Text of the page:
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Rodriguez leaves Liège-Bastogne-Liège empty-handed

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Joaquim Rodriguez (Team Katusha).

Joaquim Rodriguez (Team Katusha). (Image credit: Tim De Waele/CSC)
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Can Joaquim Rodríguez finally take victory today?

Can Joaquim Rodríguez finally take victory today? (Image credit: Sadhbh O'Shea)
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Alaphilippe, Valverde and Rodriguez on the podium

Alaphilippe, Valverde and Rodriguez on the podium (Image credit: Tim de Waele/
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Joaquim Rodríguez (Katusha)

Joaquim Rodríguez (Katusha) (Image credit: Tim de Waele/
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Joaquim Rodríguez (Katusha)

Joaquim Rodríguez (Katusha) (Image credit: Tim de Waele/

Joaquim Rodriguez (Katusha) put a brave face on to cover up his defeat at the Liège-Bastogne-Liège on Sunday. At 36 years old and after three podium finishes at the race, the Catalan rider knows that time is beginning to run out when it comes to winning his favourite Classic.

Asked if the glass was half full or half empty, as he added a third place to his runner-up spots in 2013 and 2009 at La Doyenne, Rodriguez answered categorically, “neither, it’s empty. I’m leaving here empty-handed.

“This is a race I adore and I’ve lost another chance to win it. Third is a good result, and the team worked brilliantly, but I’ve got a sour taste in my mouth right now.”

Valverde, he admited, was “very difficult to beat, he himself said he calculated the exact distance and I couldn't do anything there. When I saw that Alejandro got across to [Katusha teammate and late attacker] Dani Moreno, we were back to square one.

“It’s not possible to do everything and it’s easy to be wise after the event.”

Warming to his point about Valverde, he added, “It was almost impossible to beat him today. He had things under control all the way through. In Flèche Wallonne, maybe I didn't attack when I could have done, but when Dani went for it, I thought maybe it could work out. Then when Alejandro got across, we were in the same situation as in Flèche.”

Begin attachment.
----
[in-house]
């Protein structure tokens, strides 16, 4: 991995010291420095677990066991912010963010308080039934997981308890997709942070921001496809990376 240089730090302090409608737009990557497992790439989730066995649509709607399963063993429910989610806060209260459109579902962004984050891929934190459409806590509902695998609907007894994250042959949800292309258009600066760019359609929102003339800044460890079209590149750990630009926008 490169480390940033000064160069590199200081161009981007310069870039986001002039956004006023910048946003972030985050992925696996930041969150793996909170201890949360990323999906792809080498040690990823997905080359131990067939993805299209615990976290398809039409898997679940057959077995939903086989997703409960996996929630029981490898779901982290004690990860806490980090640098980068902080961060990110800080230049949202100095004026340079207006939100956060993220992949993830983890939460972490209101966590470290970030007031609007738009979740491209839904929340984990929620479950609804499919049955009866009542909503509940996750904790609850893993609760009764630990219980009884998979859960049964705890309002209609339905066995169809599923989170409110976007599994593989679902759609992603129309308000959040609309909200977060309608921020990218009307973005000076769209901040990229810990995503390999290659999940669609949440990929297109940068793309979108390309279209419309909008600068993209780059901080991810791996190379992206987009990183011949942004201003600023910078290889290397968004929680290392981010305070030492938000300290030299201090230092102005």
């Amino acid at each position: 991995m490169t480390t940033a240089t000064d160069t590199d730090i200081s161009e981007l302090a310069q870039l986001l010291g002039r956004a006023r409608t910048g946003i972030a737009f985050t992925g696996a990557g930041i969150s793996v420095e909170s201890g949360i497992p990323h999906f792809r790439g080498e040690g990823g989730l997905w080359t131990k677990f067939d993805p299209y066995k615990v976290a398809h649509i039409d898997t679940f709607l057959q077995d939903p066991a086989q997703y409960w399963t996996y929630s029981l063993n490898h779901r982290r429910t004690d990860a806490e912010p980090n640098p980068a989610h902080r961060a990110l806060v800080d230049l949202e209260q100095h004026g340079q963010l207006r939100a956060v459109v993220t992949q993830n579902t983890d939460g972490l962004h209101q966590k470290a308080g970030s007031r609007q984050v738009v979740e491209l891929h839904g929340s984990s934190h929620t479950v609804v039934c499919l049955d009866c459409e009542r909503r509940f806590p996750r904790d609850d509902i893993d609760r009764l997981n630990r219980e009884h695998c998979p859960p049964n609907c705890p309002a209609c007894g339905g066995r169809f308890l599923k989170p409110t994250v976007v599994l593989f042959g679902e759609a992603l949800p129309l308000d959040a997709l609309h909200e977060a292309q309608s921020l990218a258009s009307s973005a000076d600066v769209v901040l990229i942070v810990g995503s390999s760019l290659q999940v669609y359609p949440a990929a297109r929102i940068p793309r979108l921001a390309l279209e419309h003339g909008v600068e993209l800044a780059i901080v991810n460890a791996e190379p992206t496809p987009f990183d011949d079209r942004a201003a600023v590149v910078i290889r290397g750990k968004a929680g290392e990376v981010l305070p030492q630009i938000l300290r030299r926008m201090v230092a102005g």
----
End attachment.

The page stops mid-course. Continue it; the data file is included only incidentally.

As for the reasons why so many riders are now reaching the finish of the Classics like Flèche and Liège in a single front group compared to 10 years ago, Rodriguez argued that “The differences between leaders and domestiques is much smaller than it used to be. Everybody’s in better shape, the peloton is at a higher level across the board. So the difference between me and Moreno, say, is much less.

“It’d be nice if somebody went for it on La Redoute and made it to the finish, but it’s much harder now to break away to do that. The Astana riders tried it this time round, and they didn’t succeed.”

Rodriguez did not succeed either in taking the Classic he feels the most strongly about, and he admitted there is nothing he can do, now, but wait for another season. Or as he put it, “Now I’ve got to wait for another year and hope that I get the same chance next April.”

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Alasdair Fotheringham has been reporting on cycling since 1991. He has covered every Tour de France since 1992 as well as numerous other bike races of all shapes and sizes, ranging from the Olympic Games in 2008 to the now sadly defunct Subida a Urkiola hill climb in Spain. Apart from working for, he is also the cycling correspondent for The Independent and The Independent on Sunday.